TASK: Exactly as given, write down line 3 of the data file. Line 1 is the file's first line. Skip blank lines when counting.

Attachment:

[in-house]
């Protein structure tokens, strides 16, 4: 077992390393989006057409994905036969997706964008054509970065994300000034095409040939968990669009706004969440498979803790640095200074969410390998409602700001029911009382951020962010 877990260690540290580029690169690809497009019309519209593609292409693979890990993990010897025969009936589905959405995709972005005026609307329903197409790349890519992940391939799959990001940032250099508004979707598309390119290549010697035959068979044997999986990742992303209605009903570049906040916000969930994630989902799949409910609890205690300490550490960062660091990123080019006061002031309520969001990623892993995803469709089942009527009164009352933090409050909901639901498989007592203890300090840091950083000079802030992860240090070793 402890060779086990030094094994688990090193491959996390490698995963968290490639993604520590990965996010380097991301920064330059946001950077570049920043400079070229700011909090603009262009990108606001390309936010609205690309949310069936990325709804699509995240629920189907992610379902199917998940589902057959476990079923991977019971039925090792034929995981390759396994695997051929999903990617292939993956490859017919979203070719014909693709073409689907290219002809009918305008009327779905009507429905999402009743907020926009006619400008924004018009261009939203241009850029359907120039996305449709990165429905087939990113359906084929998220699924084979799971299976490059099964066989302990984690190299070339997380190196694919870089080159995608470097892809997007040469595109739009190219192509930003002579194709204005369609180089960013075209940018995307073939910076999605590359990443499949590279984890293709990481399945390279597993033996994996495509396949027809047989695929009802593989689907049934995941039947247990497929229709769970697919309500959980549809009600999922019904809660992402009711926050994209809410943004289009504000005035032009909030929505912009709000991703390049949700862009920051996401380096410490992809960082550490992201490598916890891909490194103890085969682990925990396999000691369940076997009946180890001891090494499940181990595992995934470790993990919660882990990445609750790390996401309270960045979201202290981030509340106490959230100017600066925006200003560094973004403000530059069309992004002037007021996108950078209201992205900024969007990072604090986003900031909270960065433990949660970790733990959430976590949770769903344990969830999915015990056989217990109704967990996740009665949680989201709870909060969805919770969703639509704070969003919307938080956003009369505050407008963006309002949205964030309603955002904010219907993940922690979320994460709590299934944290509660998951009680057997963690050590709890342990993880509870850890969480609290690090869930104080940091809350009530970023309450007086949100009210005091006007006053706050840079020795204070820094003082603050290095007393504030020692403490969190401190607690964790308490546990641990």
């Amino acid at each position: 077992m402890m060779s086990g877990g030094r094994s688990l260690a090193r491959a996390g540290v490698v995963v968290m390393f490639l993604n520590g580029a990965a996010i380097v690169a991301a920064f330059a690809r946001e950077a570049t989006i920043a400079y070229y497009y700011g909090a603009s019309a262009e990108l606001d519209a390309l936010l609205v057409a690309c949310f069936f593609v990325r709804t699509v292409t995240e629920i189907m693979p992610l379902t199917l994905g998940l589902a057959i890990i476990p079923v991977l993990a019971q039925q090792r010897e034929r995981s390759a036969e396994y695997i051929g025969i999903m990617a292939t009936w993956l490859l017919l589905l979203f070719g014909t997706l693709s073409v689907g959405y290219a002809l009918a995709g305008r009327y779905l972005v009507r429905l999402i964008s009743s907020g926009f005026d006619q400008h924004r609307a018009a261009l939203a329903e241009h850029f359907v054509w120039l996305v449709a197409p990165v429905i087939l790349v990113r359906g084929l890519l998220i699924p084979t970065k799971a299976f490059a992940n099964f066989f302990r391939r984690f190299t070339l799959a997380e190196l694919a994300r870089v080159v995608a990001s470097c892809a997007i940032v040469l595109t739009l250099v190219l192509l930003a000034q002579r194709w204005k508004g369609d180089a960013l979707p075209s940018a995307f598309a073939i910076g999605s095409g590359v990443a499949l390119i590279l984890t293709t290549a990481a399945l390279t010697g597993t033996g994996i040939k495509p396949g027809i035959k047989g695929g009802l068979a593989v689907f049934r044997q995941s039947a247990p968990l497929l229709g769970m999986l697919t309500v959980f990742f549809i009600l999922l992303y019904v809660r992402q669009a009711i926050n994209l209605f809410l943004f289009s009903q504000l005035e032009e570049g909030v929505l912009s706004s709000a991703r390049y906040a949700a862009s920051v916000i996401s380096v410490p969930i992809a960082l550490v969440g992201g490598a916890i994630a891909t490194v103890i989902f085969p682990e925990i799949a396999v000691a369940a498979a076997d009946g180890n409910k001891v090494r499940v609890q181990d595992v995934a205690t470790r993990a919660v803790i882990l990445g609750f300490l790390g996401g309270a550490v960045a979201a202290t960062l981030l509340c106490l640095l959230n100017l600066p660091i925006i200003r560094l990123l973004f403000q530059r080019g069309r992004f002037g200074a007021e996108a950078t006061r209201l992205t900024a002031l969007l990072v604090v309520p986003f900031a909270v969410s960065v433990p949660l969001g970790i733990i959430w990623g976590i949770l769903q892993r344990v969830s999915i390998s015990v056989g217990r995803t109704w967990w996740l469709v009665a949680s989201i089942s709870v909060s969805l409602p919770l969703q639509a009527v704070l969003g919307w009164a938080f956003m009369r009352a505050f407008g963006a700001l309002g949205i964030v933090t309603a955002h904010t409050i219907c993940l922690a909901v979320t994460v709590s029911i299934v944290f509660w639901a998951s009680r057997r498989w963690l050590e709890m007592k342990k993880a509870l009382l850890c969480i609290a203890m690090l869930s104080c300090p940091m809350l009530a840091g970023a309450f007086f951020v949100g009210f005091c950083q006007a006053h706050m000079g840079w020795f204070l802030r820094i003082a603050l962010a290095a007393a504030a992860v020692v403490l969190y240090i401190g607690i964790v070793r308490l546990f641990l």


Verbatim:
């Amino acid at each position: 077992m402890m060779s086990g877990g030094r094994s688990l260690a090193r491959a996390g540290v490698v995963v968290m390393f490639l993604n520590g580029a990965a996010i380097v690169a991301a920064f330059a690809r946001e950077a570049t989006i920043a400079y070229y497009y700011g909090a603009s019309a262009e990108l606001d519209a390309l936010l609205v057409a690309c949310f069936f593609v990325r709804t699509v292409t995240e629920i189907m693979p992610l379902t199917l994905g998940l589902a057959i890990i476990p079923v991977l993990a019971q039925q090792r010897e034929r995981s390759a036969e396994y695997i051929g025969i999903m990617a292939t009936w993956l490859l017919l589905l979203f070719g014909t997706l693709s073409v689907g959405y290219a002809l009918a995709g305008r009327y779905l972005v009507r429905l999402i964008s009743s907020g926009f005026d006619q400008h924004r609307a018009a261009l939203a329903e241009h850029f359907v054509w120039l996305v449709a197409p990165v429905i087939l790349v990113r359906g084929l890519l998220i699924p084979t970065k799971a299976f490059a992940n099964f066989f302990r391939r984690f190299t070339l799959a997380e190196l694919a994300r870089v080159v995608a990001s470097c892809a997007i940032v040469l595109t739009l250099v190219l192509l930003a000034q002579r194709w204005k508004g369609d180089a960013l979707p075209s940018a995307f598309a073939i910076g999605s095409g590359v990443a499949l390119i590279l984890t293709t290549a990481a399945l390279t010697g597993t033996g994996i040939k495509p396949g027809i035959k047989g695929g009802l068979a593989v689907f049934r044997q995941s039947a247990p968990l497929l229709g769970m999986l697919t309500v959980f990742f549809i009600l999922l992303y019904v809660r992402q669009a009711i926050n994209l209605f809410l943004f289009s009903q504000l005035e032009e570049g909030v929505l912009s706004s709000a991703r390049y906040a949700a862009s920051v916000i996401s380096v410490p969930i992809a960082l550490v969440g992201g490598a916890i994630a891909t490194v103890i989902f085969p682990e925990i799949a396999v000691a369940a498979a076997d009946g180890n409910k001891v090494r499940v609890q181990d595992v995934a205690t470790r993990a919660v803790i882990l990445g609750f300490l790390g996401g309270a550490v960045a979201a202290t960062l981030l509340c106490l640095l959230n100017l600066p660091i925006i200003r560094l990123l973004f403000q530059r080019g069309r992004f002037g200074a007021e996108a950078t006061r209201l992205t900024a002031l969007l990072v604090v309520p986003f900031a909270v969410s960065v433990p949660l969001g970790i733990i959430w990623g976590i949770l769903q892993r344990v969830s999915i390998s015990v056989g217990r995803t109704w967990w996740l469709v009665a949680s989201i089942s709870v909060s969805l409602p919770l969703q639509a009527v704070l969003g919307w009164a938080f956003m009369r009352a505050f407008g963006a700001l309002g949205i964030v933090t309603a955002h904010t409050i219907c993940l922690a909901v979320t994460v709590s029911i299934v944290f509660w639901a998951s009680r057997r498989w963690l050590e709890m007592k342990k993880a509870l009382l850890c969480i609290a203890m690090l869930s104080c300090p940091m809350l009530a840091g970023a309450f007086f951020v949100g009210f005091c950083q006007a006053h706050m000079g840079w020795f204070l802030r820094i003082a603050l962010a290095a007393a504030a992860v020692v403490l969190y240090i401190g607690i964790v070793r308490l546990f641990l």